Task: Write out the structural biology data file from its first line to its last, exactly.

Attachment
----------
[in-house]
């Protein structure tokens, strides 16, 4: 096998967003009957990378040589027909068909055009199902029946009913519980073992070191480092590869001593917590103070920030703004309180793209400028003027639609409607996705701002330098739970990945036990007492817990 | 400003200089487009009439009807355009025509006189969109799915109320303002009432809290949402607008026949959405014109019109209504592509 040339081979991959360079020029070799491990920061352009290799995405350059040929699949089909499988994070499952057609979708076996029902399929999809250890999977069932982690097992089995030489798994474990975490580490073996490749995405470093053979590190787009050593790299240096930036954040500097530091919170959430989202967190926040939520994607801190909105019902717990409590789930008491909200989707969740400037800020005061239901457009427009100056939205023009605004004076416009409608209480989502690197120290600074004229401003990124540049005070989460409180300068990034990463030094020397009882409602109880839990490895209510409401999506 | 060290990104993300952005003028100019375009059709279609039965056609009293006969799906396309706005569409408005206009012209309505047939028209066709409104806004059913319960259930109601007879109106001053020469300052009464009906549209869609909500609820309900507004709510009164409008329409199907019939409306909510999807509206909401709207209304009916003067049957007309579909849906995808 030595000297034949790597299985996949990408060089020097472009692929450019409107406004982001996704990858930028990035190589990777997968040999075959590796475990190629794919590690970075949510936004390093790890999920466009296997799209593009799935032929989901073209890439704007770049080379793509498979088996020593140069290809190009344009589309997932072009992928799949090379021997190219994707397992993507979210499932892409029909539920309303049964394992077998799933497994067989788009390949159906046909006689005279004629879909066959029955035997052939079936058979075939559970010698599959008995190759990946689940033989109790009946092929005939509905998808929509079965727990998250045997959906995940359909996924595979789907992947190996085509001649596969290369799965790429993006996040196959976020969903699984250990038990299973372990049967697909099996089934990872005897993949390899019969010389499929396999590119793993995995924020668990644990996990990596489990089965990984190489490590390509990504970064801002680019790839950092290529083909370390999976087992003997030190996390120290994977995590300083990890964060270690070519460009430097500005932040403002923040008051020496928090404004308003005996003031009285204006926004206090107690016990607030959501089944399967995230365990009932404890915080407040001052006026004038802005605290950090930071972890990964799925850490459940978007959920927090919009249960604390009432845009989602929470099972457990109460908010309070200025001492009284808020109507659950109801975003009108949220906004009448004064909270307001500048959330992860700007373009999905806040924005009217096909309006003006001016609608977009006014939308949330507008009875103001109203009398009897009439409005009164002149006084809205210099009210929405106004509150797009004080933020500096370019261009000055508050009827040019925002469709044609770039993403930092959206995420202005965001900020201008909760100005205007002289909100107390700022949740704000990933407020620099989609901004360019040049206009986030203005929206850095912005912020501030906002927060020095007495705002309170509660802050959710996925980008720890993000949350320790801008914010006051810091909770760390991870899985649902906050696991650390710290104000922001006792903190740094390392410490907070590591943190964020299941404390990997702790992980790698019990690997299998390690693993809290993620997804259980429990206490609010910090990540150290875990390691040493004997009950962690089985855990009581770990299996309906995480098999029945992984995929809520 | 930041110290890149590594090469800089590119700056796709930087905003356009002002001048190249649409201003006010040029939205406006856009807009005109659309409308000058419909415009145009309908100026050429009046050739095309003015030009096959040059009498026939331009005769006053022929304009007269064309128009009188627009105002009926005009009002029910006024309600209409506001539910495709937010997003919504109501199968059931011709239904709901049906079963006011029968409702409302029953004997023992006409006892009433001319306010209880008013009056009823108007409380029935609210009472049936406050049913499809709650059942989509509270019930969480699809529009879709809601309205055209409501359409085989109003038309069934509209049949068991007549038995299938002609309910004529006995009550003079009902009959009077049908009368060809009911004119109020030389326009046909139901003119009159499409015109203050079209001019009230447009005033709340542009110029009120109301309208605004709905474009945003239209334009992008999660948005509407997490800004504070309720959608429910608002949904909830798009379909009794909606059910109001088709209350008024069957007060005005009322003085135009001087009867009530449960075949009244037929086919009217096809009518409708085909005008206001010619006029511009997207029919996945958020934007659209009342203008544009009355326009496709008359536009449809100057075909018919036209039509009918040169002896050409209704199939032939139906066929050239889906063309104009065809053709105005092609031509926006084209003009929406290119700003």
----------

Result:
[in-house]
């Protein structure tokens, strides 16, 4: 096998967003009957990378040589027909068909055009199902029946009913519980073992070191480092590869001593917590103070920030703004309180793209400028003027639609409607996705701002330098739970990945036990007492817990 | 400003200089487009009439009807355009025509006189969109799915109320303002009432809290949402607008026949959405014109019109209504592509 040339081979991959360079020029070799491990920061352009290799995405350059040929699949089909499988994070499952057609979708076996029902399929999809250890999977069932982690097992089995030489798994474990975490580490073996490749995405470093053979590190787009050593790299240096930036954040500097530091919170959430989202967190926040939520994607801190909105019902717990409590789930008491909200989707969740400037800020005061239901457009427009100056939205023009605004004076416009409608209480989502690197120290600074004229401003990124540049005070989460409180300068990034990463030094020397009882409602109880839990490895209510409401999506 | 060290990104993300952005003028100019375009059709279609039965056609009293006969799906396309706005569409408005206009012209309505047939028209066709409104806004059913319960259930109601007879109106001053020469300052009464009906549209869609909500609820309900507004709510009164409008329409199907019939409306909510999807509206909401709207209304009916003067049957007309579909849906995808 030595000297034949790597299985996949990408060089020097472009692929450019409107406004982001996704990858930028990035190589990777997968040999075959590796475990190629794919590690970075949510936004390093790890999920466009296997799209593009799935032929989901073209890439704007770049080379793509498979088996020593140069290809190009344009589309997932072009992928799949090379021997190219994707397992993507979210499932892409029909539920309303049964394992077998799933497994067989788009390949159906046909006689005279004629879909066959029955035997052939079936058979075939559970010698599959008995190759990946689940033989109790009946092929005939509905998808929509079965727990998250045997959906995940359909996924595979789907992947190996085509001649596969290369799965790429993006996040196959976020969903699984250990038990299973372990049967697909099996089934990872005897993949390899019969010389499929396999590119793993995995924020668990644990996990990596489990089965990984190489490590390509990504970064801002680019790839950092290529083909370390999976087992003997030190996390120290994977995590300083990890964060270690070519460009430097500005932040403002923040008051020496928090404004308003005996003031009285204006926004206090107690016990607030959501089944399967995230365990009932404890915080407040001052006026004038802005605290950090930071972890990964799925850490459940978007959920927090919009249960604390009432845009989602929470099972457990109460908010309070200025001492009284808020109507659950109801975003009108949220906004009448004064909270307001500048959330992860700007373009999905806040924005009217096909309006003006001016609608977009006014939308949330507008009875103001109203009398009897009439409005009164002149006084809205210099009210929405106004509150797009004080933020500096370019261009000055508050009827040019925002469709044609770039993403930092959206995420202005965001900020201008909760100005205007002289909100107390700022949740704000990933407020620099989609901004360019040049206009986030203005929206850095912005912020501030906002927060020095007495705002309170509660802050959710996925980008720890993000949350320790801008914010006051810091909770760390991870899985649902906050696991650390710290104000922001006792903190740094390392410490907070590591943190964020299941404390990997702790992980790698019990690997299998390690693993809290993620997804259980429990206490609010910090990540150290875990390691040493004997009950962690089985855990009581770990299996309906995480098999029945992984995929809520 | 930041110290890149590594090469800089590119700056796709930087905003356009002002001048190249649409201003006010040029939205406006856009807009005109659309409308000058419909415009145009309908100026050429009046050739095309003015030009096959040059009498026939331009005769006053022929304009007269064309128009009188627009105002009926005009009002029910006024309600209409506001539910495709937010997003919504109501199968059931011709239904709901049906079963006011029968409702409302029953004997023992006409006892009433001319306010209880008013009056009823108007409380029935609210009472049936406050049913499809709650059942989509509270019930969480699809529009879709809601309205055209409501359409085989109003038309069934509209049949068991007549038995299938002609309910004529006995009550003079009902009959009077049908009368060809009911004119109020030389326009046909139901003119009159499409015109203050079209001019009230447009005033709340542009110029009120109301309208605004709905474009945003239209334009992008999660948005509407997490800004504070309720959608429910608002949904909830798009379909009794909606059910109001088709209350008024069957007060005005009322003085135009001087009867009530449960075949009244037929086919009217096809009518409708085909005008206001010619006029511009997207029919996945958020934007659209009342203008544009009355326009496709008359536009449809100057075909018919036209039509009918040169002896050409209704199939032939139906066929050239889906063309104009065809053709105005092609031509926006084209003009929406290119700003």